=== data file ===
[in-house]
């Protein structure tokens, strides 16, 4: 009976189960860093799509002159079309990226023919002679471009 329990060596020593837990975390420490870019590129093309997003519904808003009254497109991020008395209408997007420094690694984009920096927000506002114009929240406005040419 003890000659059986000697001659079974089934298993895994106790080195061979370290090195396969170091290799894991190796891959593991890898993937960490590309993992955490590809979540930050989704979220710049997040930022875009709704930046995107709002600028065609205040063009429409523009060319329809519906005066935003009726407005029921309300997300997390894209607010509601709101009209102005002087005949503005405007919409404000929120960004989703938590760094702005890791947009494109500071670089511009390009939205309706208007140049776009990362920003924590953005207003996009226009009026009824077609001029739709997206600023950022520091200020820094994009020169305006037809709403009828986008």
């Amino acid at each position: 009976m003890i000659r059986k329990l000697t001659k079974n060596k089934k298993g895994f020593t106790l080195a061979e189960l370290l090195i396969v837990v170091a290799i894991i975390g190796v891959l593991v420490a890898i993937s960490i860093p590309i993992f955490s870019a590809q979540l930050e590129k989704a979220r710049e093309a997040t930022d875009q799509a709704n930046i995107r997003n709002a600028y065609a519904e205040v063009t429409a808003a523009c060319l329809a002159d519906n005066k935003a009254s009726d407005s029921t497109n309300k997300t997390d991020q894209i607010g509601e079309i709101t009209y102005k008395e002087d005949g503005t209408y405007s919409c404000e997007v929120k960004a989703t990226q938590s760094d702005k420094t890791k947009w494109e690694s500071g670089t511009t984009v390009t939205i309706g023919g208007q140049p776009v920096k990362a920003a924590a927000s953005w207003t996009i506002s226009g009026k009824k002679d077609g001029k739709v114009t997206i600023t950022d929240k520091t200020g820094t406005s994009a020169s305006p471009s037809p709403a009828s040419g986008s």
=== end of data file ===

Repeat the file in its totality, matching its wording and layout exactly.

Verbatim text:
[in-house]
């Protein structure tokens, strides 16, 4: 009976189960860093799509002159079309990226023919002679471009 329990060596020593837990975390420490870019590129093309997003519904808003009254497109991020008395209408997007420094690694984009920096927000506002114009929240406005040419 003890000659059986000697001659079974089934298993895994106790080195061979370290090195396969170091290799894991190796891959593991890898993937960490590309993992955490590809979540930050989704979220710049997040930022875009709704930046995107709002600028065609205040063009429409523009060319329809519906005066935003009726407005029921309300997300997390894209607010509601709101009209102005002087005949503005405007919409404000929120960004989703938590760094702005890791947009494109500071670089511009390009939205309706208007140049776009990362920003924590953005207003996009226009009026009824077609001029739709997206600023950022520091200020820094994009020169305006037809709403009828986008």
């Amino acid at each position: 009976m003890i000659r059986k329990l000697t001659k079974n060596k089934k298993g895994f020593t106790l080195a061979e189960l370290l090195i396969v837990v170091a290799i894991i975390g190796v891959l593991v420490a890898i993937s960490i860093p590309i993992f955490s870019a590809q979540l930050e590129k989704a979220r710049e093309a997040t930022d875009q799509a709704n930046i995107r997003n709002a600028y065609a519904e205040v063009t429409a808003a523009c060319l329809a002159d519906n005066k935003a009254s009726d407005s029921t497109n309300k997300t997390d991020q894209i607010g509601e079309i709101t009209y102005k008395e002087d005949g503005t209408y405007s919409c404000e997007v929120k960004a989703t990226q938590s760094d702005k420094t890791k947009w494109e690694s500071g670089t511009t984009v390009t939205i309706g023919g208007q140049p776009v920096k990362a920003a924590a927000s953005w207003t996009i506002s226009g009026k009824k002679d077609g001029k739709v114009t997206i600023t950022d929240k520091t200020g820094t406005s994009a020169s305006p471009s037809p709403a009828s040419g986008s």